Moonlight Roller Way

A memorial to David Snowden at Moonlight Roller Way in Glendale on Thursday, March 27, 2014. Snowden died recently, but when alive, he was a regular skater, contest judge, and competitive skater. (Tim Berger / Staff Photographer / March 27, 2014)

Moonlight Rollerway is memorializing a longtime patron who had a big pair of roller skates and an even bigger passion for the sport.

David Snowden’s size 14 custom Riedell skates, valued at more than $700, are on display at the rink’s front counter, along with a photo of him as a remembrance of someone who paid a visit almost every week for more than 20 years.

The 68-year-old died of a sudden heart attack at his Redondo Beach home on Feb. 10

“He liked coming to Moonlight. He felt like this was his home rink,” said business owner Dominic Cangelosi, who’s known Snowden since the 1980s. “He always came in and was cheerful. He would help out once in a while if we needed it. He’s supervised the floor and he’d help skaters with their dancing.”

Originally from Johnston, R.I., Snowden served in the U.S. Army during the Vietnam War. He later landed a job as a student services specialist at El Camino College, where he worked for the remainder of his life.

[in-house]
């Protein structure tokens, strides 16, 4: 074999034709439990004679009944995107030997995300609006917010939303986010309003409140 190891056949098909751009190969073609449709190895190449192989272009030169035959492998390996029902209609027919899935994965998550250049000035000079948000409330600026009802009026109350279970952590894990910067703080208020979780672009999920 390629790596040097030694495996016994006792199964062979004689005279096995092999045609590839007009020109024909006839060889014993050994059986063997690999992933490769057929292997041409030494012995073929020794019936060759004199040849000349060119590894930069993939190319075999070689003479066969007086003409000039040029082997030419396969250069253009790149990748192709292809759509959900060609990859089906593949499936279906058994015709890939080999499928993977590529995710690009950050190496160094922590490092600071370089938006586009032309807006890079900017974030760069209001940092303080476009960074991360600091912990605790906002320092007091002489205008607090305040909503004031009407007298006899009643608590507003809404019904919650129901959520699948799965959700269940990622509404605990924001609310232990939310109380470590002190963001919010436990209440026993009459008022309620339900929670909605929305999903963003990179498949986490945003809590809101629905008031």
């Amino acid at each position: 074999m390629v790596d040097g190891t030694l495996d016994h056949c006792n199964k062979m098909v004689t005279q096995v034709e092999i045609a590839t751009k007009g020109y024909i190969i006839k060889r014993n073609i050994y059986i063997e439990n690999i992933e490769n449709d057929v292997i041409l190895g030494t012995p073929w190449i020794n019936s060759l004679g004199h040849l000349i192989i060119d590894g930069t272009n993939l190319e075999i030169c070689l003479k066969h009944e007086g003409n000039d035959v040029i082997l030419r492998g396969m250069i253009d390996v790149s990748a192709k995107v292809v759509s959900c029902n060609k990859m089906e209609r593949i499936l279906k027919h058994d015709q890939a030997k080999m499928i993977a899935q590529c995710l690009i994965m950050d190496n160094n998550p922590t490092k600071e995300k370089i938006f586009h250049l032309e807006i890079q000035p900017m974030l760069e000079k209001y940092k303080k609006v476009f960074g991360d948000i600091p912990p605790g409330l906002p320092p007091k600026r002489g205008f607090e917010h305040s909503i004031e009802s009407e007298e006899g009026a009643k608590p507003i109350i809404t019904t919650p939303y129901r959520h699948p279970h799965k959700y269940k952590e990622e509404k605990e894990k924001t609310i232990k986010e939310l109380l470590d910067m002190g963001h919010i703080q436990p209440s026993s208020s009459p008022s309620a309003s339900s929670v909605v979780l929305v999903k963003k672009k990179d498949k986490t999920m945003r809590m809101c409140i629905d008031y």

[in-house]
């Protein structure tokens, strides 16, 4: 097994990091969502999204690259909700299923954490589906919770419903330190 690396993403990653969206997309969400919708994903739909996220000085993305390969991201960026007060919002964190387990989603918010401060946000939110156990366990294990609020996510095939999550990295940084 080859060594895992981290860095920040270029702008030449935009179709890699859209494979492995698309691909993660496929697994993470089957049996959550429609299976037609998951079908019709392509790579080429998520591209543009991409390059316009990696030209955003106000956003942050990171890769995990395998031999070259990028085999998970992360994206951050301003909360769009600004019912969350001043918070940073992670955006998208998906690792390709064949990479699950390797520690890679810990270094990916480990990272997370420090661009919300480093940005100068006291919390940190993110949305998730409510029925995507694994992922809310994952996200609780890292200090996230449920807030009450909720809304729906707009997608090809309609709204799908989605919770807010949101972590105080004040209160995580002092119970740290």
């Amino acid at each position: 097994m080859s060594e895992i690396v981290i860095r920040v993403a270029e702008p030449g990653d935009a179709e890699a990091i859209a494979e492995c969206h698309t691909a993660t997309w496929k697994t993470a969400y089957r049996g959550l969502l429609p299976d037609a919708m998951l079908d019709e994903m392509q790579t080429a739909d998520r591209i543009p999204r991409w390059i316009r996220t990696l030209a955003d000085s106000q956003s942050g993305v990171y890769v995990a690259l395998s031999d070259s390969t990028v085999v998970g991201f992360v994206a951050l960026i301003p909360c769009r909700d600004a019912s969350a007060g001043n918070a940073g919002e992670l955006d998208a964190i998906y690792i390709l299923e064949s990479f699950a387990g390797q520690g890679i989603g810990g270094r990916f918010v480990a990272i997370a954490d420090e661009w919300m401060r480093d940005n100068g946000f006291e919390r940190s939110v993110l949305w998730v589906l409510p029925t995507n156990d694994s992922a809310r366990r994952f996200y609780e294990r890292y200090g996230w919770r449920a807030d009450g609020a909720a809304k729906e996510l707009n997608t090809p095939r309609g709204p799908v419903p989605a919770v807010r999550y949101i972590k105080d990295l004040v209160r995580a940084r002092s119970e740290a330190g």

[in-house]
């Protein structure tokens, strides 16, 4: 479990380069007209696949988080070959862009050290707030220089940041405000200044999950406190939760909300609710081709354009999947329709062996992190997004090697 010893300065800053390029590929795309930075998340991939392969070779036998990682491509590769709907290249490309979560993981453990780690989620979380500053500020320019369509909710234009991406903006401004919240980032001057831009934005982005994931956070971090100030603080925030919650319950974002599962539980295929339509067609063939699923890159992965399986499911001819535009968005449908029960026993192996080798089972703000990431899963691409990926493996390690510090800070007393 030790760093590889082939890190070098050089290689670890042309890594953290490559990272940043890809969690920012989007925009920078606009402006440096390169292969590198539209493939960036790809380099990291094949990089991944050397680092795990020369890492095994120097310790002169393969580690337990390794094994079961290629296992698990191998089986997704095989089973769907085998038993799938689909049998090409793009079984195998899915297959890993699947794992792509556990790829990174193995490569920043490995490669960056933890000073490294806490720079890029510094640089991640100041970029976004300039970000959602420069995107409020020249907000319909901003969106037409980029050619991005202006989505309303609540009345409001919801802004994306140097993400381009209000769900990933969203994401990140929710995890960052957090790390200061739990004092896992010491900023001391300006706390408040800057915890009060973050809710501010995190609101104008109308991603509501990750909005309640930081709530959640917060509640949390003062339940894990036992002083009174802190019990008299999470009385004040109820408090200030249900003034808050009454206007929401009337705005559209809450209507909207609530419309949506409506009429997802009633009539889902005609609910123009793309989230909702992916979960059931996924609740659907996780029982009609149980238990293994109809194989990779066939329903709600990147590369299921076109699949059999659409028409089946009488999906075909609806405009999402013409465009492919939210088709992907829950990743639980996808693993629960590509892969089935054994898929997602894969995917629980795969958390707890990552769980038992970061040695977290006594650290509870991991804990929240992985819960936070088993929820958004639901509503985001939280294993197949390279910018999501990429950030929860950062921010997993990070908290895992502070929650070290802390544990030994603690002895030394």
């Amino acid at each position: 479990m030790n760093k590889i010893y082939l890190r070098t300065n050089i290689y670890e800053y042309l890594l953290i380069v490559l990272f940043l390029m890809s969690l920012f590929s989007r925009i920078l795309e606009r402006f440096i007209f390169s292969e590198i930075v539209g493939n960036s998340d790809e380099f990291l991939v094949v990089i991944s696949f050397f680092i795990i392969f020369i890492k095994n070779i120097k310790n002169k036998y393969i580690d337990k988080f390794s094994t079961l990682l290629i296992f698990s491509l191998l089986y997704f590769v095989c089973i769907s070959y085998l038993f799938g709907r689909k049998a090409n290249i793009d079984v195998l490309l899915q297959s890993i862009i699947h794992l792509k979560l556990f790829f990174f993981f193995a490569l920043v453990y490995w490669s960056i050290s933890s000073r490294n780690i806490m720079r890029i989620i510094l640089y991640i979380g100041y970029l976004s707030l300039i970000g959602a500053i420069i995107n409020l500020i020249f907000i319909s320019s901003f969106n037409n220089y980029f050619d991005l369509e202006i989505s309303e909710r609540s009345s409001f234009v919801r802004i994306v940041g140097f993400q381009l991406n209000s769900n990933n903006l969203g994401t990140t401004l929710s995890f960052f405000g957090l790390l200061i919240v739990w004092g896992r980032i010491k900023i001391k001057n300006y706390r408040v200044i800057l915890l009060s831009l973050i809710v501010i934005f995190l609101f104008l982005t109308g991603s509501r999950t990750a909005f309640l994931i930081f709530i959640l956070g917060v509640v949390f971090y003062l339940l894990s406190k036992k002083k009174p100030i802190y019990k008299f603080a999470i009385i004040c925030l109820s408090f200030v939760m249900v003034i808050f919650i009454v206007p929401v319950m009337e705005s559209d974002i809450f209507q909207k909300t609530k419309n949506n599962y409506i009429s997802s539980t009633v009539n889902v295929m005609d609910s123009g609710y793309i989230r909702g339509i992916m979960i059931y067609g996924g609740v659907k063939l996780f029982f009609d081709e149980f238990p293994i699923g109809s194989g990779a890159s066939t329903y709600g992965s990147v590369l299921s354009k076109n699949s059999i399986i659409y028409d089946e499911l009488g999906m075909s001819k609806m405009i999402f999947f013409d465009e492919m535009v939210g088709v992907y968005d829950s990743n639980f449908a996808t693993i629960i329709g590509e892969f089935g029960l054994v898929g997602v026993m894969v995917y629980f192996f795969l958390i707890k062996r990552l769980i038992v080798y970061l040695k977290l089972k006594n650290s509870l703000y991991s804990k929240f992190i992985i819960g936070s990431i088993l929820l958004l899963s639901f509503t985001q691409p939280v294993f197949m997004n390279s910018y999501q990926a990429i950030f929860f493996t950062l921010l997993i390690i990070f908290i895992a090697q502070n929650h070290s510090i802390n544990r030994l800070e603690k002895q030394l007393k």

He made the trek to Moonlight Rollerway about twice a week, and skated about two to three hours a night, Cangelosi said.

Well over 6 feet tall, Snowden’s choice of wardrobe made him stand out even more in the rink.

“He loved to wear Hawaiian shirts, so you always knew David was here,” Cangelosi said.

Snowden was a competitive dance skater and transferred many popular styles such as the foxtrot and the waltz to the rink.

And the size of someone’s build doesn’t really affect how well they can maneuver on skates, Cangelosi said.

“[Snowden] was very good at roller skating,” he said. “He could do all the turns and everything.”

When he wasn’t participating in hundreds of competitions across the country, he was judging them. He was scheduled to judge one this weekend at Moonlight, Cangelosi said.

Kate Beley, Snowden’s co-worker at El Camino College, said he got her to try roller-skating for the first time and despite a rough start, his positive attitude inspired improvement.

“After he said ‘why don’t you just come out and watch me skate,’ which I could do,” Beley said. “I have no athletic ability, at first I could walk back and forth a little bit on skates a little, but before I knew it I was enjoying it and I learned to skate.”

Snowden’s high-end skates have Douglas-Snyder steel plates, which make them so expensive, Cangelosi added.

They’ll likely stay on display until after his memorial service at El Camino College on April 1.

It was members of Snowden’s extended family back on the East Coast who asked the skates be on placed on display, a first-time request that Cangelosi happily honored.

The roller skates will likely be shipped to his relatives, Cangelosi said.

Snowden didn’t have any immediate family in Southern California, but he did make many friends while out on the rink.

“He was very social,” he said. “He talked to everybody and everyone liked him.”

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Follow Arin Mikailian on Twitter: @ArinMikailian.

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